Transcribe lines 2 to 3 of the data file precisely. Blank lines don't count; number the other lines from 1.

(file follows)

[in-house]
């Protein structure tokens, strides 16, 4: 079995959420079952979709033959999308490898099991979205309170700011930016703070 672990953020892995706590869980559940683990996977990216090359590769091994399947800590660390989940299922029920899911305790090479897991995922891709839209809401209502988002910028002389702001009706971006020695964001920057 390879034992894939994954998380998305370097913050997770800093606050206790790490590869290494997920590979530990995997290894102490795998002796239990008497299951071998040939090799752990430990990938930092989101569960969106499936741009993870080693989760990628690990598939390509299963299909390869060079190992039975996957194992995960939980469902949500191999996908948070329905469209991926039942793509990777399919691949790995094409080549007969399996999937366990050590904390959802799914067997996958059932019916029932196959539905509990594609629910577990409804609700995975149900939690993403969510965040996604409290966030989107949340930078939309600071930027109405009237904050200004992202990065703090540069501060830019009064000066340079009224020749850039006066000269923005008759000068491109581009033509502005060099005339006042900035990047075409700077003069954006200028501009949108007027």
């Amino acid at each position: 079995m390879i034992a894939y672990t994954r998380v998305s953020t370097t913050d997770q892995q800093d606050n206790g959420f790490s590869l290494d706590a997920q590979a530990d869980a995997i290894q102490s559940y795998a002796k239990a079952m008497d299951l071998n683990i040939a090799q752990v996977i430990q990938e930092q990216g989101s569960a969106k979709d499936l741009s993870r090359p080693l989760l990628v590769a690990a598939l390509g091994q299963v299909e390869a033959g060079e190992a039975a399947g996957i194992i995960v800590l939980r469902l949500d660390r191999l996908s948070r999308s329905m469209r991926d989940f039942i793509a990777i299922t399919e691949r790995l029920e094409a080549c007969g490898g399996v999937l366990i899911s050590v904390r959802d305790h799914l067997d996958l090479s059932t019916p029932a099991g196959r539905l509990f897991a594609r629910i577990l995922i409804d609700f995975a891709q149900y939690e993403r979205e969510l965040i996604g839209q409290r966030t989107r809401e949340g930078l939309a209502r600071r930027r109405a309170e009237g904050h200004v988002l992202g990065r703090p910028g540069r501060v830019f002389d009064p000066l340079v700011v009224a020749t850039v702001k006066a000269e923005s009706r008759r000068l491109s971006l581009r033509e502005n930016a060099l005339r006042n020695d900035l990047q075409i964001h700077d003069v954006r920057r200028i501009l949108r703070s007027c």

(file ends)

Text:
């Protein structure tokens, strides 16, 4: 079995959420079952979709033959999308490898099991979205309170700011930016703070 672990953020892995706590869980559940683990996977990216090359590769091994399947800590660390989940299922029920899911305790090479897991995922891709839209809401209502988002910028002389702001009706971006020695964001920057 390879034992894939994954998380998305370097913050997770800093606050206790790490590869290494997920590979530990995997290894102490795998002796239990008497299951071998040939090799752990430990990938930092989101569960969106499936741009993870080693989760990628690990598939390509299963299909390869060079190992039975996957194992995960939980469902949500191999996908948070329905469209991926039942793509990777399919691949790995094409080549007969399996999937366990050590904390959802799914067997996958059932019916029932196959539905509990594609629910577990409804609700995975149900939690993403969510965040996604409290966030989107949340930078939309600071930027109405009237904050200004992202990065703090540069501060830019009064000066340079009224020749850039006066000269923005008759000068491109581009033509502005060099005339006042900035990047075409700077003069954006200028501009949108007027």
């Amino acid at each position: 079995m390879i034992a894939y672990t994954r998380v998305s953020t370097t913050d997770q892995q800093d606050n206790g959420f790490s590869l290494d706590a997920q590979a530990d869980a995997i290894q102490s559940y795998a002796k239990a079952m008497d299951l071998n683990i040939a090799q752990v996977i430990q990938e930092q990216g989101s569960a969106k979709d499936l741009s993870r090359p080693l989760l990628v590769a690990a598939l390509g091994q299963v299909e390869a033959g060079e190992a039975a399947g996957i194992i995960v800590l939980r469902l949500d660390r191999l996908s948070r999308s329905m469209r991926d989940f039942i793509a990777i299922t399919e691949r790995l029920e094409a080549c007969g490898g399996v999937l366990i899911s050590v904390r959802d305790h799914l067997d996958l090479s059932t019916p029932a099991g196959r539905l509990f897991a594609r629910i577990l995922i409804d609700f995975a891709q149900y939690e993403r979205e969510l965040i996604g839209q409290r966030t989107r809401e949340g930078l939309a209502r600071r930027r109405a309170e009237g904050h200004v988002l992202g990065r703090p910028g540069r501060v830019f002389d009064p000066l340079v700011v009224a020749t850039v702001k006066a000269e923005s009706r008759r000068l491109s971006l581009r033509e502005n930016a060099l005339r006042n020695d900035l990047q075409i964001h700077d003069v954006r920057r200028i501009l949108r703070s007027c």